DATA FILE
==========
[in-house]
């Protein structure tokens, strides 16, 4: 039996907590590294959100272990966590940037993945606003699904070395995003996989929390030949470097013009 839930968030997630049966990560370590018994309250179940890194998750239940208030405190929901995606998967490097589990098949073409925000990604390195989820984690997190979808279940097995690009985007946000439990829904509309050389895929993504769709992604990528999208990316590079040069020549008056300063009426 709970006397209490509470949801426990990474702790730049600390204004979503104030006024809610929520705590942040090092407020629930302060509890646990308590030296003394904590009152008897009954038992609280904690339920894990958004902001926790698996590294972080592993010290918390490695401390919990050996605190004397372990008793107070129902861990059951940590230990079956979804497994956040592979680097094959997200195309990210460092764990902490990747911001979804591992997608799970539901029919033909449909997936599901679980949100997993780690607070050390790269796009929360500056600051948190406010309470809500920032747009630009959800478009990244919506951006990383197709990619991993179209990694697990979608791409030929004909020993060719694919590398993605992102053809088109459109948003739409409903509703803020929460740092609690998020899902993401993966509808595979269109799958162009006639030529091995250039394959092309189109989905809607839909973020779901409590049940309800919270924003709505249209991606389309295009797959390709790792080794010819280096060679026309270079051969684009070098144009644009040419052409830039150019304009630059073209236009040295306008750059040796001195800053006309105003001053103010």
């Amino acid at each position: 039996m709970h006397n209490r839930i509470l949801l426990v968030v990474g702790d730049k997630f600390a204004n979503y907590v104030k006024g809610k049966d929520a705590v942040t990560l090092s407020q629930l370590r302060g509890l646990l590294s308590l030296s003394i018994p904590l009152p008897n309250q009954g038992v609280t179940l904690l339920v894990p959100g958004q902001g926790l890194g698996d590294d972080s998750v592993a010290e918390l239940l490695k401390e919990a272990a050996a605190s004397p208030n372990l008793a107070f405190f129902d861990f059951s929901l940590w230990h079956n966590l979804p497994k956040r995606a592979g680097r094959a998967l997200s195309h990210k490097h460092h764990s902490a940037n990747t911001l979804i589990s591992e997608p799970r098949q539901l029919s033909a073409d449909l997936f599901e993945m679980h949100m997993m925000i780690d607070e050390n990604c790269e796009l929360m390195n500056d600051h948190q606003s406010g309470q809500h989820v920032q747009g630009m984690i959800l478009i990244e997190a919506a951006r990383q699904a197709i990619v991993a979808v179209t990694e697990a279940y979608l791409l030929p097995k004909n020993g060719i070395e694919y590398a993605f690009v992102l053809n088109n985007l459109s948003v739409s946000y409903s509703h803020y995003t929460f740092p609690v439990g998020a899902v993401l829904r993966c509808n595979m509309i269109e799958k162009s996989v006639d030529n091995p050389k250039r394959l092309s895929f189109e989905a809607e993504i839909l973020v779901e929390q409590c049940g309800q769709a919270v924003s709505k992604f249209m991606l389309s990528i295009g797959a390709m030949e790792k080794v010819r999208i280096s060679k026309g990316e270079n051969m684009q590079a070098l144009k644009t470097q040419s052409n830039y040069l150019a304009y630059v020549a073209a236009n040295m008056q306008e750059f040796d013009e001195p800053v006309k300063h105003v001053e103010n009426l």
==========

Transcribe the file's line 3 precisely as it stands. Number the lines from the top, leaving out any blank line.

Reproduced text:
């Amino acid at each position: 039996m709970h006397n209490r839930i509470l949801l426990v968030v990474g702790d730049k997630f600390a204004n979503y907590v104030k006024g809610k049966d929520a705590v942040t990560l090092s407020q629930l370590r302060g509890l646990l590294s308590l030296s003394i018994p904590l009152p008897n309250q009954g038992v609280t179940l904690l339920v894990p959100g958004q902001g926790l890194g698996d590294d972080s998750v592993a010290e918390l239940l490695k401390e919990a272990a050996a605190s004397p208030n372990l008793a107070f405190f129902d861990f059951s929901l940590w230990h079956n966590l979804p497994k956040r995606a592979g680097r094959a998967l997200s195309h990210k490097h460092h764990s902490a940037n990747t911001l979804i589990s591992e997608p799970r098949q539901l029919s033909a073409d449909l997936f599901e993945m679980h949100m997993m925000i780690d607070e050390n990604c790269e796009l929360m390195n500056d600051h948190q606003s406010g309470q809500h989820v920032q747009g630009m984690i959800l478009i990244e997190a919506a951006r990383q699904a197709i990619v991993a979808v179209t990694e697990a279940y979608l791409l030929p097995k004909n020993g060719i070395e694919y590398a993605f690009v992102l053809n088109n985007l459109s948003v739409s946000y409903s509703h803020y995003t929460f740092p609690v439990g998020a899902v993401l829904r993966c509808n595979m509309i269109e799958k162009s996989v006639d030529n091995p050389k250039r394959l092309s895929f189109e989905a809607e993504i839909l973020v779901e929390q409590c049940g309800q769709a919270v924003s709505k992604f249209m991606l389309s990528i295009g797959a390709m030949e790792k080794v010819r999208i280096s060679k026309g990316e270079n051969m684009q590079a070098l144009k644009t470097q040419s052409n830039y040069l150019a304009y630059v020549a073209a236009n040295m008056q306008e750059f040796d013009e001195p800053v006309k300063h105003v001053e103010n009426l």